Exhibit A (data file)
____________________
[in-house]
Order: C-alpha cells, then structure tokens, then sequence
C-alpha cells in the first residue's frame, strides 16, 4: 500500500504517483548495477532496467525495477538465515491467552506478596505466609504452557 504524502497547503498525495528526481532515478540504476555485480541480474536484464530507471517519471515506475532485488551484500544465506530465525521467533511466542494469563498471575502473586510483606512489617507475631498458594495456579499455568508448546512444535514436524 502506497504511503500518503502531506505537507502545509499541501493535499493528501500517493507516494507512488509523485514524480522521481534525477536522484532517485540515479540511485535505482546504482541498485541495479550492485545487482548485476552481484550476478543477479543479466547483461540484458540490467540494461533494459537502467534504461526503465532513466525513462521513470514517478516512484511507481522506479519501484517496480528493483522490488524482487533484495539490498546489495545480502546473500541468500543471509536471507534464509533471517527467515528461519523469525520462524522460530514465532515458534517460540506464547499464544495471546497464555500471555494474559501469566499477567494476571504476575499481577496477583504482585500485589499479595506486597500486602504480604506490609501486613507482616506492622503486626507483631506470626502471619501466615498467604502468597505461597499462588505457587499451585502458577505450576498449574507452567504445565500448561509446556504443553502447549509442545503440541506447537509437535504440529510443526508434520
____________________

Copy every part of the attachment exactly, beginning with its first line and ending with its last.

[in-house]
Order: C-alpha cells, then structure tokens, then sequence
C-alpha cells in the first residue's frame, strides 16, 4: 500500500504517483548495477532496467525495477538465515491467552506478596505466609504452557 504524502497547503498525495528526481532515478540504476555485480541480474536484464530507471517519471515506475532485488551484500544465506530465525521467533511466542494469563498471575502473586510483606512489617507475631498458594495456579499455568508448546512444535514436524 502506497504511503500518503502531506505537507502545509499541501493535499493528501500517493507516494507512488509523485514524480522521481534525477536522484532517485540515479540511485535505482546504482541498485541495479550492485545487482548485476552481484550476478543477479543479466547483461540484458540490467540494461533494459537502467534504461526503465532513466525513462521513470514517478516512484511507481522506479519501484517496480528493483522490488524482487533484495539490498546489495545480502546473500541468500543471509536471507534464509533471517527467515528461519523469525520462524522460530514465532515458534517460540506464547499464544495471546497464555500471555494474559501469566499477567494476571504476575499481577496477583504482585500485589499479595506486597500486602504480604506490609501486613507482616506492622503486626507483631506470626502471619501466615498467604502468597505461597499462588505457587499451585502458577505450576498449574507452567504445565500448561509446556504443553502447549509442545503440541506447537509437535504440529510443526508434520